5 Superb Student Exercise Tips: Working Your Body and Mind
  • 3-minute read
  • 22nd April 2016

5 Superb Student Exercise Tips: Working Your Body and Mind

As a student, you might not prioritise exercise. Maybe this is because you’re busy with your studies and don’t have time for the gym at the moment. Or maybe it’s just because you have a Netflix account and it’s raining outside.

However, even a little exercise can help you maintain fitness and stay healthy. Moreover, staying physically active can benefit your academic performance, boost energy levels, and reduce stress. Consequently, even the laziest among us have plenty to gain from these simple exercise tips.

1. Set Realistic Targets

Obviously enough, if you’ve not done any proper exercise since PE lessons at school, diving straight into a high-intensity CrossFit class might be a bad idea. Luckily, this shouldn’t be necessary!

While gym addicts might like to scream about ‘feeling the burn’ while pumping iron in every spare moment, the NHS recommends a more achievable 150 minutes of moderate physical activity a week (or 75 minutes of vigorous activity).

2. Know Your Options

Exercising doesn’t have to mean endless running around the park. Most universities offer students access to at least gym or pool facilities, while many also have spaces and equipment for various outdoor sports.

Likewise, most universities have student sports teams or societies, so it’s worth exploring alternatives if jogging doesn’t appeal.

3. Stealth Exercise

Rather than a workout plan for ninjas, ‘stealth exercise’ is how we like to think of physical activity you can work into daily life, such as:

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  • Walking to lectures
  • Taking the stairs instead of lifts
  • Doing physical housework, like vacuuming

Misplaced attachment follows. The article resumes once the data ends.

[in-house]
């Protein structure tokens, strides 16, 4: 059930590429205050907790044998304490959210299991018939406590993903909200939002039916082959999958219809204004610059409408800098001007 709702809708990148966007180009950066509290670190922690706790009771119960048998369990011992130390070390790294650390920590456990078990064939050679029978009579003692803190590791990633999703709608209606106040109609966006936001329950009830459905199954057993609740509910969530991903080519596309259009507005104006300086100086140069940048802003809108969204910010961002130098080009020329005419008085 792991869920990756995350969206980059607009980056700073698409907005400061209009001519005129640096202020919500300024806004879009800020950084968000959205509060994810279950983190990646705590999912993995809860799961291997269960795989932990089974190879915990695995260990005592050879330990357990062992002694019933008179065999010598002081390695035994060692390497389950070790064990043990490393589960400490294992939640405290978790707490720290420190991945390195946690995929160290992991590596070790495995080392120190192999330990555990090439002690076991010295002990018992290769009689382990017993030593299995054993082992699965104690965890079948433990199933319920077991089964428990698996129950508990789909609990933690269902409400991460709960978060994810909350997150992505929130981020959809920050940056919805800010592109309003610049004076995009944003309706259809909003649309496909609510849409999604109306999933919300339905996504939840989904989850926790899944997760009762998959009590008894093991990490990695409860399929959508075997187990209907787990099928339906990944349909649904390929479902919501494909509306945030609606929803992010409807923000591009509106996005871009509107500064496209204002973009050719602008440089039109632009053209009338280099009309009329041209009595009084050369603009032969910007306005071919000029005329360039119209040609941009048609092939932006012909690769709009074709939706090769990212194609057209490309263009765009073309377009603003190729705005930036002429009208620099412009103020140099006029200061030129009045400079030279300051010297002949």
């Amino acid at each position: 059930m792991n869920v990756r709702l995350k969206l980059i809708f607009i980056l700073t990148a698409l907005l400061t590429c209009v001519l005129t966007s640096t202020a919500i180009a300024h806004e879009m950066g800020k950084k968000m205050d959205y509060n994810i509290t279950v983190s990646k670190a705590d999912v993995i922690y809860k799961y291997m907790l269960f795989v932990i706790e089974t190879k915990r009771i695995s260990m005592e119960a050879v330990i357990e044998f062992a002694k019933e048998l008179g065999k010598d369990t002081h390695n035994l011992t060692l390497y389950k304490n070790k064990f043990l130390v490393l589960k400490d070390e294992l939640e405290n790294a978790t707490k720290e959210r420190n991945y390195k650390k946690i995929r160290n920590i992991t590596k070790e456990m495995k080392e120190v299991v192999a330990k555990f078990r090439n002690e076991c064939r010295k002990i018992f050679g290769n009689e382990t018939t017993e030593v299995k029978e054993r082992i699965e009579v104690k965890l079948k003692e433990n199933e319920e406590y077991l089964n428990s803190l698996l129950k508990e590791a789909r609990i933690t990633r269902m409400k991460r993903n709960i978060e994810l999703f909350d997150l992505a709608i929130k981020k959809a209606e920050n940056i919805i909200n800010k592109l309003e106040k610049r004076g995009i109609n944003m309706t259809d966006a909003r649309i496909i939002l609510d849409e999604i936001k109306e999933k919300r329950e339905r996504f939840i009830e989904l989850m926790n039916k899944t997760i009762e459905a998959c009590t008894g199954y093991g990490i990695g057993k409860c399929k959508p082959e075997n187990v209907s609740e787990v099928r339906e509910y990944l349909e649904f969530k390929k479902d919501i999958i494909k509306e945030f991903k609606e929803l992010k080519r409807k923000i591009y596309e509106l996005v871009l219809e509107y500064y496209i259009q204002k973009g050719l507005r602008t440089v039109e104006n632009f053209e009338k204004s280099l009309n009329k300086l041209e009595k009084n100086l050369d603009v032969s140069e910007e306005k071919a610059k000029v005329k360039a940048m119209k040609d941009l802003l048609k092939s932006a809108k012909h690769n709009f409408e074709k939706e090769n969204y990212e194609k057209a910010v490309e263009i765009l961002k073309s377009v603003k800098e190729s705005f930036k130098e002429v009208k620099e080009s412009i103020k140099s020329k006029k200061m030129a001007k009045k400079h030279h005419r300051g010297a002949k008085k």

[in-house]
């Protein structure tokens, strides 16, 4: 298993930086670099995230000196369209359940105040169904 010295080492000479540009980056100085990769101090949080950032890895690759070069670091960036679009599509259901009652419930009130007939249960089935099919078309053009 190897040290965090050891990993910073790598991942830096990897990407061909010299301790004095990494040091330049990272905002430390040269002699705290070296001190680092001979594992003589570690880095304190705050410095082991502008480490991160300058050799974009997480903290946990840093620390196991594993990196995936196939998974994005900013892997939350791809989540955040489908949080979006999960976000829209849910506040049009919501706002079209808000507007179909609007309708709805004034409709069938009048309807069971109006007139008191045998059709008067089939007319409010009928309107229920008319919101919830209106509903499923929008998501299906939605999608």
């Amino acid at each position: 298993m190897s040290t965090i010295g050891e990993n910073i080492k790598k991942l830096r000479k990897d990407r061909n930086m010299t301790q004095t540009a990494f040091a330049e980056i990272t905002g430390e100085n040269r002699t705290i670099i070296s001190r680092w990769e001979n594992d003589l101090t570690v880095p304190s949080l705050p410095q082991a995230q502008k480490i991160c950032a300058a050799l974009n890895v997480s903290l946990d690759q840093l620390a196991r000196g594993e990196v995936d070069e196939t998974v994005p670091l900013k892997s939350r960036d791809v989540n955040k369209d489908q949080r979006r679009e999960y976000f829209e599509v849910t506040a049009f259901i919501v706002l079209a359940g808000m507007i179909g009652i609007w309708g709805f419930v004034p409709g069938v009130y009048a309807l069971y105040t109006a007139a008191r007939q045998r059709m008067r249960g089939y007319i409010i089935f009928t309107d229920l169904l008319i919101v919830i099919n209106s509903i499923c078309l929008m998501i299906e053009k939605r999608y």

• Dancing (especially dance classes)
  • Going for a walk with friends
  • Making the beast with two backs (requires a willing friend)

There are plenty of other options, too. Our point is simply that there are physical things you can do without ever having to go near a gym.

4. Multi-Task

Don’t feel like you have time to go for a run? Find the idea of spending an hour on a treadmill tedious? Then you could always do something else while you exercise, like getting your set reading done for class or listening to a podcast.

Obviously this isn’t advisable if you’re doing a sport that requires constant concentration: if you try to read a book while simultaneously white water rafting, you’re likely to end up very wet indeed. Nevertheless, a good book can make time fly on an exercise bike (even when the bike remains resolutely stationary).

5. Buddy Up

A tip as old as the hills, yet still a good one. Simply put, it’s much easier to motivate yourself to exercise when you’ve got someone else there to offer encouragement.

And, if all else fails, at least you’ll have someone with whom to share a pint when you give up and go to the pub halfway through your run.

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